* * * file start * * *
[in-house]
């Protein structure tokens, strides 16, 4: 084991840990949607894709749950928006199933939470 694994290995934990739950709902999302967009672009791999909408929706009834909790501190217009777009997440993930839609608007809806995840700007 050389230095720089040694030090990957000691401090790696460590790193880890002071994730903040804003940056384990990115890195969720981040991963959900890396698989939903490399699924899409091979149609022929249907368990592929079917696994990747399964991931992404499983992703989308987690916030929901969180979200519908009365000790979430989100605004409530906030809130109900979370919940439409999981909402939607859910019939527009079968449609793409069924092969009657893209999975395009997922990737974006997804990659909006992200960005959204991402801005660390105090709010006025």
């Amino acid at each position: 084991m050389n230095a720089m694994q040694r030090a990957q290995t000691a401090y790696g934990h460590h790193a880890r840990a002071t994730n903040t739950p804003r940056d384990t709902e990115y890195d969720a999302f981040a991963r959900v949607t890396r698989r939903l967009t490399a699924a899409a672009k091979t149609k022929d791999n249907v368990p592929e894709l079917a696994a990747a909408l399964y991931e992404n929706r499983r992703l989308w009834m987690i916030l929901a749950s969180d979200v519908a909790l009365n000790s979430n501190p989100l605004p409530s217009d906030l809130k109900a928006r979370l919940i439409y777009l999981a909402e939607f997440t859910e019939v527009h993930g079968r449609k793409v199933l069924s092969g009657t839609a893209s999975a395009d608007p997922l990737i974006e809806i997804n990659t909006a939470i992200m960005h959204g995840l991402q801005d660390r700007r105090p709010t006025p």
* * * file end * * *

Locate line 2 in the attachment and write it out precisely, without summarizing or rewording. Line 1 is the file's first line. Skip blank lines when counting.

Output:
């Protein structure tokens, strides 16, 4: 084991840990949607894709749950928006199933939470 694994290995934990739950709902999302967009672009791999909408929706009834909790501190217009777009997440993930839609608007809806995840700007 050389230095720089040694030090990957000691401090790696460590790193880890002071994730903040804003940056384990990115890195969720981040991963959900890396698989939903490399699924899409091979149609022929249907368990592929079917696994990747399964991931992404499983992703989308987690916030929901969180979200519908009365000790979430989100605004409530906030809130109900979370919940439409999981909402939607859910019939527009079968449609793409069924092969009657893209999975395009997922990737974006997804990659909006992200960005959204991402801005660390105090709010006025």